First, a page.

Written by International Rugby League
Professor Giovanna Moura is going to be a star at the Rugby League World Cup in October and November. She is an academic with several published papers, she is a teacher and she plays rugby league for Brazil.
Giovanna is already a well-known player on the Sevens circuit and came to rugby league in 2019 at a try-out for the Brazilian squad once they had qualified for RLWC2021 and now she is focussed on helping her nation to be the surprise package of the competition and she believes that they have to background to achieve that, “We have a lot of fast girls with good handling and we bring experience from sevens. I think this can be our differential. We also have very smart athletes, with a good vision of the game and that will certainly make a difference in our game.”
Training for Giovanna is in full swing, and it fits around her work and academic commitments. Four or five gym sessions a week, a Pilates class and two field sessions with her teammates sounds like it should be ok!
As a physical education professional, Giovanna has some advantages in her professional and sporting lives. Being an elite athlete brings her closer to her students. They identify with her because she lives the subject every day. Her sports career also gives her additional insight into the subject, how sport is structured, the movements required and how to train and prepare. All of this assists and informs her teaching.
From an academic perspective, Giovanna’s doctorate is based around sports policies for women and what better way to test the theory than to live it? “I know the reality of being an athlete. I understand how competitions and their funding work. I am able to look at data and ask the correct questions, all of which lead to solutions to the various challenges facing women in sport.”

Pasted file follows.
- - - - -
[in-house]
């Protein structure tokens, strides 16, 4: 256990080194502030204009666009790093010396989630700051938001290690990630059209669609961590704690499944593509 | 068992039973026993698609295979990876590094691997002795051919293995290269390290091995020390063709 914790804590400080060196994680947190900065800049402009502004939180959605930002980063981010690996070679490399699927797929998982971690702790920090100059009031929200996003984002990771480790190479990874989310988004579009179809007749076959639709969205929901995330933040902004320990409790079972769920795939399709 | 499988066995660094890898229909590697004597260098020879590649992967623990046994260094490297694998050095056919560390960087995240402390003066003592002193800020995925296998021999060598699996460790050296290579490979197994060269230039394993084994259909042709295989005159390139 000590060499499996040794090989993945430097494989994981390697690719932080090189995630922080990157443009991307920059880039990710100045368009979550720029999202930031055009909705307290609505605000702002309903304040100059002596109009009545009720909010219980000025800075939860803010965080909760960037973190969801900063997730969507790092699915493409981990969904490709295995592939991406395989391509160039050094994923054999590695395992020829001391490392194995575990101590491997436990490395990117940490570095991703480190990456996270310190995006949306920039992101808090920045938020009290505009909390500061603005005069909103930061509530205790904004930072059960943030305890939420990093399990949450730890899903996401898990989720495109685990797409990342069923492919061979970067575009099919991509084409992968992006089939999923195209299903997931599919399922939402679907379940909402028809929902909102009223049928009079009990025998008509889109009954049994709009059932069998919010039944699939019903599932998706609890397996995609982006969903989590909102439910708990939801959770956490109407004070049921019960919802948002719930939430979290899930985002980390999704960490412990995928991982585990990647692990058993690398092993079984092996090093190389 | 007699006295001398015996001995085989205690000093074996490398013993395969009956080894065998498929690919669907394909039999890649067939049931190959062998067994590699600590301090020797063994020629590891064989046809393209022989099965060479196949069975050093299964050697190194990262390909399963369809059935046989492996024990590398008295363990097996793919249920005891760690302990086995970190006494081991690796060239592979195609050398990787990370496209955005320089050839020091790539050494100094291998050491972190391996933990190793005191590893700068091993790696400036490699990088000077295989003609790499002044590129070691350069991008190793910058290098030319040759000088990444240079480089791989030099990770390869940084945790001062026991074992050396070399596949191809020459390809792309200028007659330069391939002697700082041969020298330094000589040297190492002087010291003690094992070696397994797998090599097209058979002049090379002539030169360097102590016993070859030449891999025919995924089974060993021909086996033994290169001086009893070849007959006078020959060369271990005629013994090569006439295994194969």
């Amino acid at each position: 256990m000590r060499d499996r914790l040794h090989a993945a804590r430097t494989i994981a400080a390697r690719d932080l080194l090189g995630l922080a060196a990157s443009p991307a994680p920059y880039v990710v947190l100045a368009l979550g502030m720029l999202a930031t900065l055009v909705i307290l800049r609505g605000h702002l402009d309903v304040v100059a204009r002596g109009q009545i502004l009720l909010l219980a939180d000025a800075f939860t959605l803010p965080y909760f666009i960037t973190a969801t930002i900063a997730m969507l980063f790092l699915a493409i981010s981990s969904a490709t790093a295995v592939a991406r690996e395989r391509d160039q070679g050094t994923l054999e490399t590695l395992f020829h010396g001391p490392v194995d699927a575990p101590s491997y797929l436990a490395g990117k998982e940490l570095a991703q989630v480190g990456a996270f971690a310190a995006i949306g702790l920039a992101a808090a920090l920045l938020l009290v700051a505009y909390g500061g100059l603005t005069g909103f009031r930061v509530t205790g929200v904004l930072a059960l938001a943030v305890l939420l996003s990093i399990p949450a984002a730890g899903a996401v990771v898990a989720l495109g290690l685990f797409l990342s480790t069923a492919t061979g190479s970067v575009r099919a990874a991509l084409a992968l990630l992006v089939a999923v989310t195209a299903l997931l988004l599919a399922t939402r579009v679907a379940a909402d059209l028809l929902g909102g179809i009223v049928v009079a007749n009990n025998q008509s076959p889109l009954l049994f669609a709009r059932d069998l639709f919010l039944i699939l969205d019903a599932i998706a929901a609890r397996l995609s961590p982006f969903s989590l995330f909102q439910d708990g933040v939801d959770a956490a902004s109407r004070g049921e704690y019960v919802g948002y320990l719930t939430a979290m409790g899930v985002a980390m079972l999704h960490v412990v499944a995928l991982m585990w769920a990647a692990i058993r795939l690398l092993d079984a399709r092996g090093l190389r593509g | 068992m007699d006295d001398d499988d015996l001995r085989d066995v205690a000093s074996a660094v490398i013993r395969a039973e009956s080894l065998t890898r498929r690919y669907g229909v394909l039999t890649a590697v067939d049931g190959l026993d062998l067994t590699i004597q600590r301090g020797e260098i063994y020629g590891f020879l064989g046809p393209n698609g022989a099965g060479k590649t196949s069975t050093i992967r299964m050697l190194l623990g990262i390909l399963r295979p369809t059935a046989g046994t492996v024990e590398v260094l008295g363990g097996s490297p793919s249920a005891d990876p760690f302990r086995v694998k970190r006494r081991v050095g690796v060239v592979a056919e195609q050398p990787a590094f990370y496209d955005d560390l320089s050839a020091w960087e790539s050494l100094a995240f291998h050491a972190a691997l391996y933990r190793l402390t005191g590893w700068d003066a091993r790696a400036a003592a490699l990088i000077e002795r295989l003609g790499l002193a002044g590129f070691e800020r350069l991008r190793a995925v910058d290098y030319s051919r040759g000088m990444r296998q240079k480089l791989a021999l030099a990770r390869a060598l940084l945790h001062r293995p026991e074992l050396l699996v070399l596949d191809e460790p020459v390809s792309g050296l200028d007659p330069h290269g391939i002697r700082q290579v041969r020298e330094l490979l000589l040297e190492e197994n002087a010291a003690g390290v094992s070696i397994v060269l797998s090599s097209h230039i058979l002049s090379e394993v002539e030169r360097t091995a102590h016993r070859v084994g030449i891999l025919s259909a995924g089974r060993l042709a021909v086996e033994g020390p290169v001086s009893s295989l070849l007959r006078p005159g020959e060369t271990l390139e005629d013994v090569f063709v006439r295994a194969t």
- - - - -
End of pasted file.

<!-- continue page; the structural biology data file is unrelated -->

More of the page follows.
The process also works in reverse, her teaching and studies inform her performance. I am able to understand the phases of training, when to push and when to ease back. I am a communicator at work, and this comes through in training and on the field. An important aspect too, is learning from every experience, “I often reflect on the way I am on the field and in training, which is a help, but also often exhausting. However it is definitely enjoyable and helpful.”
What does a post- world cup career look like, could Giovanna see herself playing in the NRLW or the Women’s Super League or does she see herself staying in Brazil to help develop that championship? “I think playing in another country would be so amazing that I can hardly imagine it!
“In addition to getting to know other cultures, meeting new people, dedicating myself exclusively to competitions, I would discover new ways and a new intensity of play, it would be a such a huge challenge.
“But at the same time, I also think it’s important to keep promoting women’s rugby competitions here in Brazil. Encouraging practice, trying to keep the level of competitiveness high, helping to structure teams, this is something that we cannot let go.”
With Giovanna in the squad, women’s rugby league in Brazil is in expert hands.
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